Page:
OneTable, a program that encourages (and pays) young adults to host Shabbat dinners, is coming to Toronto in the fall of 2023

An organization that encourages young American adults to host Shabbat dinners is opening its first Canadian office this fall.

OneTable was created by Aliza Kline in 2014 to address the twin concerns of declining religious engagement among young Jewish people and increasing levels of loneliness in the population overall. It provides support and funding for people to host Shabbat dinners, with funding from the UJA Federation of Greater Toronto.

Would-be hosts apply on OneTable’s website and include a description of the dinner they’re planning—not just the menu, but also details like the setting, how many people they’re hosting, if it’s in-person or virtual, if it’s by invitation only or open to other guests, and more.

“Essentially, it’s what we call an Airbnb for Shabbat, if you will, where every week there are do it yourself, home-based curated opportunities for young adults to celebrate Shabbat in whatever way they want,” said Irit Gross, OneTable’s chief advancement officer.

“It can be as traditional as maybe some of us grew up, which was around a dinner table and a roasted chicken all the way to perhaps a sunset on the beach vegan meal.”

Once the dinner is accepted by a OneTable staff member, the host is in the system and it becomes easier for them to host more dinners in the future. They just have to post their dinner information by 11:59 p.m. Tuesday to be approved.

Hosts are eligible for $10 per person attending their Shabbat dinner, with a maximum of $100 for invite-only dinners and $300 for open or host approval dinners. They receive the money as a gift card or code for vendors that partner with OneTable and can use it for resources like grocery stores, prepared food delivery, decor, and more.

So far, OneTable has had 215,000 people attend its dinners, and about 10 per cent have been hosts. Gross says about 60-70 per cent of both hosts and guests are repeat OneTable attendees.

“The reason that we like that is because we are in the business of changing behaviours. We don’t want people to come for a Shabbat dinner or host a Shabbat dinner only once and never come back every Friday night. There’s an opportunity to intentionally set aside this really special time.” 

OneTable provides resources other than just the website and funding. They also offer online Shabbat guides and access to staff members for information, support and coaching.

“(They) help build confidence for those that maybe are on the fence for hosting or on the fence for guesting. And really just making sure everyone, if they send an email or pick up the phone, has someone to be in touch with to understand how they can do Shabbat in their way.”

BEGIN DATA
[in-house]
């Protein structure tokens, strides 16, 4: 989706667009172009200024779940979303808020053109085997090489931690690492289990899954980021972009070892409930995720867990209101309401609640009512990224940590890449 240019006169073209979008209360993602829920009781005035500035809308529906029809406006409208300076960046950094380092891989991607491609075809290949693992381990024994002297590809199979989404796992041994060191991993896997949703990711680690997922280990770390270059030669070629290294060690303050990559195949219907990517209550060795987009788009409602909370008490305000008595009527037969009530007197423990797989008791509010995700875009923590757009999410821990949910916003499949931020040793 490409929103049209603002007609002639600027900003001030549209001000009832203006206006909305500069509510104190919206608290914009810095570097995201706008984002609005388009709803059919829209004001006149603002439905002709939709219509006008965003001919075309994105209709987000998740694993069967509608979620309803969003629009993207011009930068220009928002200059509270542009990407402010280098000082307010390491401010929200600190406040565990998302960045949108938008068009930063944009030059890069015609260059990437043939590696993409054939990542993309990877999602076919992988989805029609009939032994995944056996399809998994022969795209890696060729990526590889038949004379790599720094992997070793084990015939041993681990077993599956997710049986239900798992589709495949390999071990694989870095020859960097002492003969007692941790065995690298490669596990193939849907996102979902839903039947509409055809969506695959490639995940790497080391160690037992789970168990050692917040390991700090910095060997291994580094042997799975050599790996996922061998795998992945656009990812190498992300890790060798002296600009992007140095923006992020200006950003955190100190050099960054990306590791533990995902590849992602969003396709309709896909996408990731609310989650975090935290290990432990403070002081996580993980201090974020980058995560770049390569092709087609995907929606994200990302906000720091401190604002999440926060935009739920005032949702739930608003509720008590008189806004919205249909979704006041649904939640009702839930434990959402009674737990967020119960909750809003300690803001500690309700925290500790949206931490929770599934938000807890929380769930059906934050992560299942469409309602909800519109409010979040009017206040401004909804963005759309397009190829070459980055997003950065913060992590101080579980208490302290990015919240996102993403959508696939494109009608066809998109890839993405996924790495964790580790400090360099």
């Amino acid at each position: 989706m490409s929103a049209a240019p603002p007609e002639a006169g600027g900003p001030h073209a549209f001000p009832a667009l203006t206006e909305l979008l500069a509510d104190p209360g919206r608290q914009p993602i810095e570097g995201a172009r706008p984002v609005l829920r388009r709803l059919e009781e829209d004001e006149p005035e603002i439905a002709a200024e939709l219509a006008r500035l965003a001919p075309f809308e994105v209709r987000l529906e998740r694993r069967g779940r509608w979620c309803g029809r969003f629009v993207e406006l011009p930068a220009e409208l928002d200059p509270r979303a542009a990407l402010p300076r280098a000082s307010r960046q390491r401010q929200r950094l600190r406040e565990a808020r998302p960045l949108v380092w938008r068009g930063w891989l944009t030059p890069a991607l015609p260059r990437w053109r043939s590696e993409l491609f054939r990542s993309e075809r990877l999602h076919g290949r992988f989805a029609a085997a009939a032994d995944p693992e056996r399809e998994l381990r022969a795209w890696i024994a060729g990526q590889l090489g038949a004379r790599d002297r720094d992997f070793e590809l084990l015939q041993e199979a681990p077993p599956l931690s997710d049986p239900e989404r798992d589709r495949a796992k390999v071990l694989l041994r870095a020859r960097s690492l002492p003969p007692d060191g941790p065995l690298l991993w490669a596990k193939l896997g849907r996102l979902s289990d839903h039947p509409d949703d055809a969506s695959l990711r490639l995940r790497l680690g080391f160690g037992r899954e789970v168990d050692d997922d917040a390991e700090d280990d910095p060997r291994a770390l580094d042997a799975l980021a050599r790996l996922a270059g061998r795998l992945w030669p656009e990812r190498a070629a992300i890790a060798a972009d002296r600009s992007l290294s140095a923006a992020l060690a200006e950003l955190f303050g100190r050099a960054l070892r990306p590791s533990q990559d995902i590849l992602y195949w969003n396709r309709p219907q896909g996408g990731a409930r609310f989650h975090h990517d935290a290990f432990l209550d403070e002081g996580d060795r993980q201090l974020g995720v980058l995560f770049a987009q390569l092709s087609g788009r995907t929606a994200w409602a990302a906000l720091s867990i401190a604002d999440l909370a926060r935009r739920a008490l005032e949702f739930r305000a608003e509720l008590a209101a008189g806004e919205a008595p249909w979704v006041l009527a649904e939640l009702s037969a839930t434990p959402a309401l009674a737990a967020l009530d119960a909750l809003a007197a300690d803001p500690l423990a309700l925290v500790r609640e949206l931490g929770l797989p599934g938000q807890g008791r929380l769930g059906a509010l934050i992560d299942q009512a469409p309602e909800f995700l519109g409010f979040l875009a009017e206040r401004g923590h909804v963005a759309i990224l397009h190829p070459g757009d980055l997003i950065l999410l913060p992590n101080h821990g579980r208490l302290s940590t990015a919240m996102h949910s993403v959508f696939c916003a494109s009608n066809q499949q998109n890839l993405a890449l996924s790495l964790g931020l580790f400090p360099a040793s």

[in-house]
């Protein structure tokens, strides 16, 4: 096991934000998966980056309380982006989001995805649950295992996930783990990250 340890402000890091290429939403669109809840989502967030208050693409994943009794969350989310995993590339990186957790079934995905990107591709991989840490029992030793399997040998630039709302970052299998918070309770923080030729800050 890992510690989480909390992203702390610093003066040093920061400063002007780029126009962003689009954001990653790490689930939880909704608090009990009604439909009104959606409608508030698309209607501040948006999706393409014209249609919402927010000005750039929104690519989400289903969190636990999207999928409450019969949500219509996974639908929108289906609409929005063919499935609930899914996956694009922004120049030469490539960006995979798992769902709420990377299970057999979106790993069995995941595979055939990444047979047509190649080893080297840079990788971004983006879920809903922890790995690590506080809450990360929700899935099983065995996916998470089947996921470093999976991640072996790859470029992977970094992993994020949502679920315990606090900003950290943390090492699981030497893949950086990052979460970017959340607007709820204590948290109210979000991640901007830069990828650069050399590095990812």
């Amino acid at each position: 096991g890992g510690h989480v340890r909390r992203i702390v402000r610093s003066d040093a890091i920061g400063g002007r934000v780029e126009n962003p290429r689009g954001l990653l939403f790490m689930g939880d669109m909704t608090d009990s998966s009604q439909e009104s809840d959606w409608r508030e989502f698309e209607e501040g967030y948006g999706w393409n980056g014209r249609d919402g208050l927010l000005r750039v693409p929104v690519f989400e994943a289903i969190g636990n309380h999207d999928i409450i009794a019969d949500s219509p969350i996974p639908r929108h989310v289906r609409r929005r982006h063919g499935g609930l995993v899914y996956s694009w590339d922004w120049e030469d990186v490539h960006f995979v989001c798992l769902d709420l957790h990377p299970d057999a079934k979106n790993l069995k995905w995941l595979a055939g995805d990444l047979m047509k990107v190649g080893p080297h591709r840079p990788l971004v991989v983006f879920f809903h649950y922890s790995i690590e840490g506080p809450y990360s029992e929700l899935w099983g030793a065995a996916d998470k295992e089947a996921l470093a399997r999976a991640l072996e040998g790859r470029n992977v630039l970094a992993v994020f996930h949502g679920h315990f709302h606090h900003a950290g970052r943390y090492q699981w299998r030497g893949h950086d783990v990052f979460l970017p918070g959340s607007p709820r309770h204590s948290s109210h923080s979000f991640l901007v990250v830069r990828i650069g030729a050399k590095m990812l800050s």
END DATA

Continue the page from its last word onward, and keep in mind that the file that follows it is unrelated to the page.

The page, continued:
Jenna Durney has used OneTable to host a variety of Shabbats in Seattle, and says the program has helped bring Shabbat into the lives of both herself and her friends.

“If we didn’t have OneTable, I’m not quite sure how often we would be coordinating something together, let alone do Shabbat as often as we do. Shabbat has become very important to me, and I love the resources that OneTable offers. I think the guides are amazing at helping people host something more intentional with their Shabbats,” she said in an email to The CJN.

“I honestly started simple, with lighting candles and doing a game night. I then realized I had a lot of interfaith couple friends and decided to use the Shabbat manual to set the tone of what Shabbat is and why we do it. I had a number of friends who were struggling with mental and emotional stuff, so I hosted a Shabbat to build space for healing… Right now, I am hoping to get a simple bring-your-own-picnic Shabbat at the lake before summer ends.”

Gross’s research into Toronto and communication with people in its Jewish community showed her that OneTable would be a good fit for the city’s needs. OneTable also does not generally launch in cities without a source of funding secured for three years, which UJA committed to upfront. They are currently hiring for the role of community field manager.

Partnering with OneTable was an easy call for UJA, said chief program officer Daniel Held, because it aligns with the two goals of their strategic plan: reach the greatest number of Jews in Toronto with compelling Jewish experiences, and empower them to lead their own Jewish lives and make their own Jewish decisions.

“We think hosting Shabbat dinner is a core example of what it means to be empowered because the host makes decisions about what ritual they will do, what ritual they will not do, who will be invited, who sits around a table, what kinds of foods they will serve, and how that symbolizes Shabbat for them. And I think that’s a really important piece of being empowered. It takes knowledge and courage and passion to host others around the table.”